There were many events that are milestones that I looked for. The sinking of the Galway Castle and Mendi,  The Battle of Delville Wood, and the 1914 Rebellion and South West African Campaign. I also discovered the Hex River derailment, and the horrific losses through diseases such as Enteric and Blackwater Fever, Malaria and Influenza. I also saw the men that were escorted home suffering from dementia, heart complaints, TB and alcoholism.  And I saw the many that died in late 1918, just a few months before the end of the war.  The flu epidemic of 1918 decimated the ex-soldiers, many of whom were still suffering the ill effects of their military service.
 
It has been a magnificent project. I thoroughly enjoyed it, and I am grateful for the opportunity I had. It really needs an actuary to look at these cards and make some sort of sense out of the data in them. My one regret is that we were not able to photograph all of the cards because they really need to be preserved.  We still need to extract a lot of information from the cards and I hope that we will be able to add a number of previously unrecognised casualties to the Roll of Honour from WW1. And, I hope that one day somebody will look back at this achievement and use it to keep the memory alive of those who never came home. 
 
© DRW 2013-2018. Images recreated and link fixed 26/03/2016
 
Updated: 26/12/2017 — 16:06

East Rand Cemeteries

There are a number of cemeteries on the East Rand that I haven’t visited, mainly because I don’t usually have a reason to go into that area. One of the reasons for my excursion on 2 January 2013 was an ongoing search for a grave of a soldier that was buried on the East Rand. Unfortunately we have no date, or positive location, but we have been trying to exclude a few places in our search.  
 
First on the list was Rietfontein Cemetery. This small African cem is not associated with the hospital of the same name that I had obsessed over late last year, in fact if you didn’t know it existed you would miss it altogether. The weather wasn’t great that day, it was grey and cold and damp and the cem was covered in long grass, making gravehunting difficult. Graves date from the 40’s and 50-‘s and there was a small Coloured and Asian area. The cem has also been called “Brickfields Road”, but the sign did read Rietfontein. 
  
 
It was obvious that we would not find our missing grave here so headed off to the next destination: Elsburg. Situated in Wadeville, this smallish cem has CWGC graves in it, as well as a large African area. It is in a reasonable condition, but many things about it are puzzling. 
 
It is difficult to know what this cem was originally, or whether it was a farm cemetery that was expanded. The oldest grave I saw was dated 1905, and there were at least 3 rows of graves without headstones that were very similar to those I had seen in some of the Concentration Camp cems. Vandalism has taken its toll though, and not too long ago there was a crime problem here. This cemetery does not have a good reputation.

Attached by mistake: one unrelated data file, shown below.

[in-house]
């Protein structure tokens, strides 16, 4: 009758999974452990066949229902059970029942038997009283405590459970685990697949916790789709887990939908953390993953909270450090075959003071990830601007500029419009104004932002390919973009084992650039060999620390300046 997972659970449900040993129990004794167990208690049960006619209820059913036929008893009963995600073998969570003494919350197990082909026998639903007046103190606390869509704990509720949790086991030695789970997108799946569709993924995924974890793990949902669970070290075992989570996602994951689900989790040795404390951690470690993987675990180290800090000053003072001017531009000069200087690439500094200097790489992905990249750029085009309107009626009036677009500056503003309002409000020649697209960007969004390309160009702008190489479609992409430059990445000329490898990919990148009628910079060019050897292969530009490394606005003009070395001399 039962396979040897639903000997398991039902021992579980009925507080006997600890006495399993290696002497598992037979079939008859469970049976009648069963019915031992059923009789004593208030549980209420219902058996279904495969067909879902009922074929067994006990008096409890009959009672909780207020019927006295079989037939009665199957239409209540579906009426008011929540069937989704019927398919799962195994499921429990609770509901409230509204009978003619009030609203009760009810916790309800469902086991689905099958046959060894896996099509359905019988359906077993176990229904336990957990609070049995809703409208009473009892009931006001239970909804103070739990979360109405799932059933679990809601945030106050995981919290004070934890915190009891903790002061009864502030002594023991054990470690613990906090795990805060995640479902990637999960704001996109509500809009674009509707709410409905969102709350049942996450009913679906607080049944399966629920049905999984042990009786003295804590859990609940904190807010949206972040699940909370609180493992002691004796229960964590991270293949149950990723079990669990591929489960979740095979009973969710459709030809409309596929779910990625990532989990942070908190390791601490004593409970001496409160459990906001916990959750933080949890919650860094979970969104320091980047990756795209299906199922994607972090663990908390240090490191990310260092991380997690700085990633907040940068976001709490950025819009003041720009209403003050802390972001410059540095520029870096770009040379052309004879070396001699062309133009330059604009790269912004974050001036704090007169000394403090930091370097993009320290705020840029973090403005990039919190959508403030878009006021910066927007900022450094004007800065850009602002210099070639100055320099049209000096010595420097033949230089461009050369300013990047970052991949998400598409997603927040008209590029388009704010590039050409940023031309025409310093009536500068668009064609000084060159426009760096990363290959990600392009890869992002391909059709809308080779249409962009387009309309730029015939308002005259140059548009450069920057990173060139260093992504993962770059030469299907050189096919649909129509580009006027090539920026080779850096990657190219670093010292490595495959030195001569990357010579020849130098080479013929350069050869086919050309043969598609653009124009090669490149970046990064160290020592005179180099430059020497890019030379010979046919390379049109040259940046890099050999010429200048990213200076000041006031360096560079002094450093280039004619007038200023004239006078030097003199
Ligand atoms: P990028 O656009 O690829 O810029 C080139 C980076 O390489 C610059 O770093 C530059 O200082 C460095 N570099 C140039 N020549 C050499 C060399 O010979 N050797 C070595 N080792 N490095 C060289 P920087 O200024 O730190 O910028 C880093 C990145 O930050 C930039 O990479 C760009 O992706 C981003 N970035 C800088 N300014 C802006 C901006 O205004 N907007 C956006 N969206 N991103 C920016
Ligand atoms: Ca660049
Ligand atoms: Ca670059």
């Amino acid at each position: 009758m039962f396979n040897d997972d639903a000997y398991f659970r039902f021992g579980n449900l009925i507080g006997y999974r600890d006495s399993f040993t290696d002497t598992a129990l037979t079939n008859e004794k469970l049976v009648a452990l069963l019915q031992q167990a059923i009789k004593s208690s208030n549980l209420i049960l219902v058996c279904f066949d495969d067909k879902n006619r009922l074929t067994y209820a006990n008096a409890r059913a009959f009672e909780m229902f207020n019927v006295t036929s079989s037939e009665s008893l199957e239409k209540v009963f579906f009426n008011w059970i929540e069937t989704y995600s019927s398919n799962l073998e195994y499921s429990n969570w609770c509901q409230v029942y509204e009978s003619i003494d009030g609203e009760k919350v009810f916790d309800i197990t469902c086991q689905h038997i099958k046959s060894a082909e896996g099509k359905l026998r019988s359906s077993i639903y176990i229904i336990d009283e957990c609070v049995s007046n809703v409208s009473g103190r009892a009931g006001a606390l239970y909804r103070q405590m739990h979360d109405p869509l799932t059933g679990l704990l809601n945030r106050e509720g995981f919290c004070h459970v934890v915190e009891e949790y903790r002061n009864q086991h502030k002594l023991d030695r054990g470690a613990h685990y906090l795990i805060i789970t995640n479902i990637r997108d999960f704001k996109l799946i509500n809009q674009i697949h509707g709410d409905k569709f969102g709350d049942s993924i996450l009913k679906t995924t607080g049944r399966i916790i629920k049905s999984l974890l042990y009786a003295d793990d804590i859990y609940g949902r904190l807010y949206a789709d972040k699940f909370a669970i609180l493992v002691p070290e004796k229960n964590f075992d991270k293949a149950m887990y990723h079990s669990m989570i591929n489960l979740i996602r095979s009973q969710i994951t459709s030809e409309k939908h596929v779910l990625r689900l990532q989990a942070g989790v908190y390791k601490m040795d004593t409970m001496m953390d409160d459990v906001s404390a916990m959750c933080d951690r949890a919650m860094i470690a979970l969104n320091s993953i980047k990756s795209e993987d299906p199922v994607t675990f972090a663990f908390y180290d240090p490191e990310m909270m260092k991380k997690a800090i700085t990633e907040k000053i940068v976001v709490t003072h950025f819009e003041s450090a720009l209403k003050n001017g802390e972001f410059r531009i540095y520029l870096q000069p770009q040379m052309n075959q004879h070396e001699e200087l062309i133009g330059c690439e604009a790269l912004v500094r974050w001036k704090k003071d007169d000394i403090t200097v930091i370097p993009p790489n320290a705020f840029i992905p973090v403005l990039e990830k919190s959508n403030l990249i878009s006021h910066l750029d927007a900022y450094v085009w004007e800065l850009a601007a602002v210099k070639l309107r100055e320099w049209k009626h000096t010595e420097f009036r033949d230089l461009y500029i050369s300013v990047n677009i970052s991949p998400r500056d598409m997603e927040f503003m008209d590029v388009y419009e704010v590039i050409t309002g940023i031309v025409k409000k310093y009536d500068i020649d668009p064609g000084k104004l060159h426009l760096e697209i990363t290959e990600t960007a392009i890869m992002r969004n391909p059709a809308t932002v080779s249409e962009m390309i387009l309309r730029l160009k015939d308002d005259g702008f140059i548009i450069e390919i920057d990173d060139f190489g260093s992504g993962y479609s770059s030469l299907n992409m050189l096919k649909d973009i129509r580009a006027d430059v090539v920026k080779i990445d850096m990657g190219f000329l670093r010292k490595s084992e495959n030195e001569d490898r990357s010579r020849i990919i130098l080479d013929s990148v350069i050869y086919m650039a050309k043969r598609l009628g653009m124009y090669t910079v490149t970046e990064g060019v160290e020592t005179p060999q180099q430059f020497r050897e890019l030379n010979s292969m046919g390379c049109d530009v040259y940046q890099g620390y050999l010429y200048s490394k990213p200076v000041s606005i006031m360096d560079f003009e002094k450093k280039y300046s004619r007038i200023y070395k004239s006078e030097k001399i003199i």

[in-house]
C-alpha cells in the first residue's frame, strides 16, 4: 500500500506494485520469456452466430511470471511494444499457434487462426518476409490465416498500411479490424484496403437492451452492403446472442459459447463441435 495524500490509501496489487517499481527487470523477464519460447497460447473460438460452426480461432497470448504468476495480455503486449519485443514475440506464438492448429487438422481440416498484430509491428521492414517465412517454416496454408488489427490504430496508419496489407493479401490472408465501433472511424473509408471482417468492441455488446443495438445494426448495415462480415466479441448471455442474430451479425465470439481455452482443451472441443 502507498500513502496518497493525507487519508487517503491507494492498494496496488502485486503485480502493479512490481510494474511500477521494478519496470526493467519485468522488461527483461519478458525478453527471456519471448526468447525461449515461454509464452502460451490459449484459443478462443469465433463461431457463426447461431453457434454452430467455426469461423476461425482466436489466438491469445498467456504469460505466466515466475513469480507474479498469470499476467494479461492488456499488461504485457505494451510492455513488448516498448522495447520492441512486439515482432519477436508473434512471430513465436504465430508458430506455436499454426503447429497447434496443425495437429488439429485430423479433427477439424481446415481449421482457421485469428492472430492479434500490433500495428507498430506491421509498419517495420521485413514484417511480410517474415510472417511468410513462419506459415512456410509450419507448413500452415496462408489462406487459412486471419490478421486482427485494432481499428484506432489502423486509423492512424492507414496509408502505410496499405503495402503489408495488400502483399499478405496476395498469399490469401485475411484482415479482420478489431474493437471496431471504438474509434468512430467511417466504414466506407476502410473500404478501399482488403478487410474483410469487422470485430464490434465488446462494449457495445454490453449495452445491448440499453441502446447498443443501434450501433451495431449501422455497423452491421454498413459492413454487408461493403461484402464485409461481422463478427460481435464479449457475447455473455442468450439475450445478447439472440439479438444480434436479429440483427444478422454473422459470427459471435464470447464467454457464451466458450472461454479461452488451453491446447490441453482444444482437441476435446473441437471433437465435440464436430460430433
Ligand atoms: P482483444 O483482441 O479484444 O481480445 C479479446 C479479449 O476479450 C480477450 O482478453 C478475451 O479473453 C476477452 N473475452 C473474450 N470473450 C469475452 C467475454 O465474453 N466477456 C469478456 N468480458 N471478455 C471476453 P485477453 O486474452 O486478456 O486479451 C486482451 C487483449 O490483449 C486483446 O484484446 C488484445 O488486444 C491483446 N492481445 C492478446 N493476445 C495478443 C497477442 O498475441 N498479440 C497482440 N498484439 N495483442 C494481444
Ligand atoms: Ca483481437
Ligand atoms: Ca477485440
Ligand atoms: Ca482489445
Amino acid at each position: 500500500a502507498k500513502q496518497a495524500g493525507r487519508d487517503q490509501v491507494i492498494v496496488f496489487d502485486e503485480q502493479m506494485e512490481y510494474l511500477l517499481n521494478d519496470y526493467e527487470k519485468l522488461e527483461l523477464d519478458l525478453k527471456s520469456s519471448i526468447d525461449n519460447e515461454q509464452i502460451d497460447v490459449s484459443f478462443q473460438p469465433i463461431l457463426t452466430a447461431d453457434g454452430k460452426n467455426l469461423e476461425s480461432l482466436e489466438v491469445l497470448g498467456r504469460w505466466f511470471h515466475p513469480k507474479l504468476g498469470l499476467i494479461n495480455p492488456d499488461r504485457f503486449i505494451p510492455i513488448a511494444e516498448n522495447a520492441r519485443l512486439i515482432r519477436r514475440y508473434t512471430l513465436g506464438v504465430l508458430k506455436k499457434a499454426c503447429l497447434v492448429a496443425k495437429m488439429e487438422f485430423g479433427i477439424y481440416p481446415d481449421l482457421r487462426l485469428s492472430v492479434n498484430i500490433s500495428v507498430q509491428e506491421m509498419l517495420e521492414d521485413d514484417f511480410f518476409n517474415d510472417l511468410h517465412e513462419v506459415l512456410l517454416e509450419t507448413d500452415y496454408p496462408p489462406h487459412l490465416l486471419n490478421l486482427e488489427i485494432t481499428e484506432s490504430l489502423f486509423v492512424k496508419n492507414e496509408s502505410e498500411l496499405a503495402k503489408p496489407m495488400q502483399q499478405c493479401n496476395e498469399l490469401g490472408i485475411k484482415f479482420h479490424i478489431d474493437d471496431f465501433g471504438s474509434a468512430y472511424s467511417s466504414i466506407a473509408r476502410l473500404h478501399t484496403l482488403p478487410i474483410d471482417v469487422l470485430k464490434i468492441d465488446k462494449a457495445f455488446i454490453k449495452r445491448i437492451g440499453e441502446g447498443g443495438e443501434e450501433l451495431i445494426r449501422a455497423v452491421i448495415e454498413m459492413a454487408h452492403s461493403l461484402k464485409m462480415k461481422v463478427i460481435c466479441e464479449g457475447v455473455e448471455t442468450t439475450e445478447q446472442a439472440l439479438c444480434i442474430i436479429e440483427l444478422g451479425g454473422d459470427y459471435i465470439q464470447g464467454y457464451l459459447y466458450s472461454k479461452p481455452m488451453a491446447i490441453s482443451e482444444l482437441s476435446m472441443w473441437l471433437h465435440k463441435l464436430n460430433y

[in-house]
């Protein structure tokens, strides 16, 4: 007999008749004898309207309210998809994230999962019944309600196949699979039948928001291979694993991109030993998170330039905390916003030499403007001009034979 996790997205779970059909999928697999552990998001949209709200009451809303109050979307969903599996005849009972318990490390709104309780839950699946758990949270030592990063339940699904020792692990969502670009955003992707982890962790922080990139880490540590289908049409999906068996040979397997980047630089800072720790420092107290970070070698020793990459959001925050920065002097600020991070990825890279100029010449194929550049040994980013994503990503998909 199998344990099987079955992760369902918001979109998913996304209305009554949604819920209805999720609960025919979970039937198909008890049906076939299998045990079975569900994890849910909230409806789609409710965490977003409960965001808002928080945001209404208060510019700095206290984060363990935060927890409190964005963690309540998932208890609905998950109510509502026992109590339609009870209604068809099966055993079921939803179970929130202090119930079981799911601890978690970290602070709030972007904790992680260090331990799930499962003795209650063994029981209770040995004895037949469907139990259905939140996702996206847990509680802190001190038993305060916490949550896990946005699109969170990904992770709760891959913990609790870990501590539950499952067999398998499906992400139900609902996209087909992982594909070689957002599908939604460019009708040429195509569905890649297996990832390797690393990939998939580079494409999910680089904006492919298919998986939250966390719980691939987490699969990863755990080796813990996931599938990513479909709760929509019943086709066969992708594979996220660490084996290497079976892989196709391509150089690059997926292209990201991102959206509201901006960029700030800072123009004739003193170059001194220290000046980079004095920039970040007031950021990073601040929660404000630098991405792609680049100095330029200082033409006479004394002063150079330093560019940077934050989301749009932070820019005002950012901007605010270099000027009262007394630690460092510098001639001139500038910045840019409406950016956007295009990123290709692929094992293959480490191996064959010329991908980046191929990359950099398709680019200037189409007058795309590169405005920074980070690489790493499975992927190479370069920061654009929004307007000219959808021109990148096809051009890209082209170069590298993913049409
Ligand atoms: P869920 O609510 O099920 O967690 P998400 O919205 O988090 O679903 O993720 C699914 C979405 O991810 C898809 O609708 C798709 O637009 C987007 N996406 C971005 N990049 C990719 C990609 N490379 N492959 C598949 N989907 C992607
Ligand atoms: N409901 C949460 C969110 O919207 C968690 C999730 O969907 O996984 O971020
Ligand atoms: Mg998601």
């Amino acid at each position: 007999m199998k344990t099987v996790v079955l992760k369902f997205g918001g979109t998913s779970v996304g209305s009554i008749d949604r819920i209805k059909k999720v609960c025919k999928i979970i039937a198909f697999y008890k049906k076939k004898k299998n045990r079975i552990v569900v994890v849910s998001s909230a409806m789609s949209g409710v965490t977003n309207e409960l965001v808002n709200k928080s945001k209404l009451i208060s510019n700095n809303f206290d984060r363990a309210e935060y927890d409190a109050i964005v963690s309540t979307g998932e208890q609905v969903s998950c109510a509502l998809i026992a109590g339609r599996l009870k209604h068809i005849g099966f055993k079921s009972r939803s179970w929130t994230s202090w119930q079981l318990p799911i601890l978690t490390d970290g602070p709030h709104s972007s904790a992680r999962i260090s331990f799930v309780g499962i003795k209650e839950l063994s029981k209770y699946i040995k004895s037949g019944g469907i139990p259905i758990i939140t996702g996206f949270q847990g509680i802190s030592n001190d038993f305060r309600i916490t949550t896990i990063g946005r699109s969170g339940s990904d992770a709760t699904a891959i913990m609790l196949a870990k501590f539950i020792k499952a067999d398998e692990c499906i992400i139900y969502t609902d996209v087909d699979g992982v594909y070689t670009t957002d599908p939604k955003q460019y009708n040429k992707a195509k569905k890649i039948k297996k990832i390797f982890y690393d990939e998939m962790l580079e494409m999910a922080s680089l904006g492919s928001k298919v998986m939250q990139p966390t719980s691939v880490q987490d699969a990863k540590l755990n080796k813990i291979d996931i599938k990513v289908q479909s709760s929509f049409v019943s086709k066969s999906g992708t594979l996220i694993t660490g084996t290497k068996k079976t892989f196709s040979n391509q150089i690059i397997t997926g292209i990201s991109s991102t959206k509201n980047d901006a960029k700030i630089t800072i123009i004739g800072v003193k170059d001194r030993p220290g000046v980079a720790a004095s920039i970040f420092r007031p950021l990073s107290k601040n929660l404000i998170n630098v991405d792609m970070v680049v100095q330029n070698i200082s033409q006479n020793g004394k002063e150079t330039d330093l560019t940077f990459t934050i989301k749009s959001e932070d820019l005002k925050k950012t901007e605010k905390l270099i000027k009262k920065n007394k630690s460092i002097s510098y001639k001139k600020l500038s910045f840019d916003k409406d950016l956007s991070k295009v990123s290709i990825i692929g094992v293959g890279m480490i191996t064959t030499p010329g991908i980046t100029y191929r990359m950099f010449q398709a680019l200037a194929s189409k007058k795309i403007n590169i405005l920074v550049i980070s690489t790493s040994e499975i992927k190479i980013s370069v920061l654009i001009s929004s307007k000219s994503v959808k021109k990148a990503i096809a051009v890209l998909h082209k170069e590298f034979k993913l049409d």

Sadly the only Angel I saw had been toppled, and many of the older headstones were not in too good a condition. Our missing grave was not here either, so I headed off to South Park Cem.
 
This cemetery became famous because this is where Chris Hani is buried. I always thought it was small cem, but I was surprised to see how big it was when I arrived. Of immediate interest was the SADF plot which has 21 graves in it. 
 
There were at least two funerals being held while I was there so I was not able to investigate the one area, but from what I could see this cemetery is rapidly filling up. It was also in a very good condition, and I could see workers  actively busy, even on this the second day of the new year. The grave of Chris Hani I found by accident, and again I had to ask the question; had he been alive today, what would have have said about the corruption, nepotism and incompetence of those in charge? His murder nearly plunged South Africa into a bloodbath.
I did a quick walk around, but there weren’t many artistic headstones that appealed to me, if anything this cem is very similar to West Park in that it has many graves, but very little character. Cemeteries often mirror the society that they are a part of, and the older they are, the more character that they have. South Park has not reached that point yet. I also noted that it had been renamed to Thomas Titus Nkobi Memorial Park. 
 
That concluded my first gravehunting session of the new year, and I was off home. I was able to find one previously unknown grave which made it worthwhile, and I am happy to add 3 more cemeteries to my list. My next expedition? I don’t know, but it could be that the next time I report back from a cemetery it may be in another country. 
 
And, just to remind me of what was going to happen at the end of February….
 
 
© DRW 2013-2018. Images recreated 26/03/2016
Updated: 26/12/2017 — 15:40